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Fact Sheet: Men's Fear of Stigma -- Denial of Risk

December 1, 2000

In the U.S., as in most cultures, there is a social stigma in being identified as homosexual. Fear of being stigmatized as gay is so powerful that it causes some men who have sex with men to deny the reality of their sexual orientation and to identify themselves as heterosexual. As a consequence, they do not perceive themselves as being at high risk for HIV, even though having unprotected sex with men is one of the highest risk behaviors for HIV infection. This causes many heterosexual and bisexual men to discount warning messages that they perceive to apply only to "gay" men.

Heterosexual Sex

HIV among heterosexuals is on the rise in the United States, yet this fact remains largely hidden. Denial of risk is a major factor among heterosexuals who perceive that risk of HIV is of concern only to bisexuals and homosexuals.

HIV-positive heterosexual men tend to experience their disease in relative isolation. Frequently they hide their disease from family and friends for fear of rejection and humiliation.

  • Heterosexual men are most likely to contract HIV from casual sex partners and/or infection from injecting drug use.

  • Over 70% of HIV infections worldwide occur through sex between men and women.


  • 15% of all AIDS cases reported in the U.S. last year occurred through heterosexual contact.

  • 9% of all U.S. males diagnosed with HIV last year were infected through heterosexual contact.

  • Studies have shown that HIV-positive heterosexuals are less likely than gay men . . .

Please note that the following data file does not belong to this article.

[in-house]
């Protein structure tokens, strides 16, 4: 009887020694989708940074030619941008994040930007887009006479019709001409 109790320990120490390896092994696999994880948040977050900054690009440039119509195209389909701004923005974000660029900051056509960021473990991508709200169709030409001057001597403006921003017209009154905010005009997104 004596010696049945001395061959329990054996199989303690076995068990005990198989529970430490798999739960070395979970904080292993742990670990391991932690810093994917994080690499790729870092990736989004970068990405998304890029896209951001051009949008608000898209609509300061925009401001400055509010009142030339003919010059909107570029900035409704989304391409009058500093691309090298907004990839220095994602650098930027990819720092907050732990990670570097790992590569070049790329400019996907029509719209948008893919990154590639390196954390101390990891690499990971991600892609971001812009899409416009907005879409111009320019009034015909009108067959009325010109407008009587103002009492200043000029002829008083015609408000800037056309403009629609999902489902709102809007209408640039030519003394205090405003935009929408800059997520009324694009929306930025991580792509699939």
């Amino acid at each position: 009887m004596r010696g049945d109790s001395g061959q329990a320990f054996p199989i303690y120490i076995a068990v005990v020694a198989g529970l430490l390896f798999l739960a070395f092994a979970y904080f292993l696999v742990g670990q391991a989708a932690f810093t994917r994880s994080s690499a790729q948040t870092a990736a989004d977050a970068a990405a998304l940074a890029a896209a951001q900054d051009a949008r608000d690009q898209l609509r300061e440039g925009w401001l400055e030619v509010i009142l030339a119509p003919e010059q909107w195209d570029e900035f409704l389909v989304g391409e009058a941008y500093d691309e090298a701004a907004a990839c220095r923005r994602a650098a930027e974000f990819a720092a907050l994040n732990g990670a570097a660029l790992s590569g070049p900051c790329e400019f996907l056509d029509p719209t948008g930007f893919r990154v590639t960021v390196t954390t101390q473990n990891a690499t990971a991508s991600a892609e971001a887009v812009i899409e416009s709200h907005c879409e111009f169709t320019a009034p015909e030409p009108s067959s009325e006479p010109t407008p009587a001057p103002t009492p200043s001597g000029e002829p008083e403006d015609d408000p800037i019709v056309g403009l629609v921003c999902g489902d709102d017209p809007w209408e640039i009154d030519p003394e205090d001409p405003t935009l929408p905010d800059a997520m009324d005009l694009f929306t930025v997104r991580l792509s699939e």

• to have had a viral load test and to be taking anti-viral treatments

    • to be interested in taking a proactive role in their care and treatment

    • to know other HIV-positive people, including HIV-positive heterosexuals

    • to have a support network

Greater awareness of HIV/AIDS among heterosexuals will encourage safer sex, stimulate greater research in this population and motivate more support programs for HIV-positive heterosexuals.

Bisexual Sex

Bisexuality is the potential to feel sexual attraction to both men and women. Because bisexuality is often hidden, denied or ignored, it has received little research attention.

We do know, however, that sexual activity with multiple partners of both genders does increase the possibility of transmitting HIV and other STDs, especially to women. Studies also indicate that, on average, bisexual men are less likely to practice safe sex and less likely to seek medical help than are heterosexual men.

  • Research among bisexual and gay men suggests that some are now less concerned about becoming infected than in the past and may be inclined to take more risks.

  • Data suggests that younger bisexual and gay men in particular continue to place themselves at considerable risk for infection with HIV and other STDs.

Sex Between Men

Although sex between men has been recorded in almost every human society, in most cultures it is repressed and even denied. In some cultures, homosexual behavior may be condemned among adults but permitted as play among adolescent boys. Or men may be permitted to have discreet relationships with other men as long as they also marry and have children.

Some men who identify themselves as heterosexual also have sex with men; their female partners are often unaware of this.

  • In the U.S., 10%-14% of boys and men report having sex with other boys and men.

  • 44% of U.S. men diagnosed with AIDS are men who have sex with men.

  • Young men who have sex with men account for 3 out of 4 HIV infections among young men, according to estimates.

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This article was provided by American Association for World Health. It is a part of the publication AIDS: All Men -- Make a Difference!.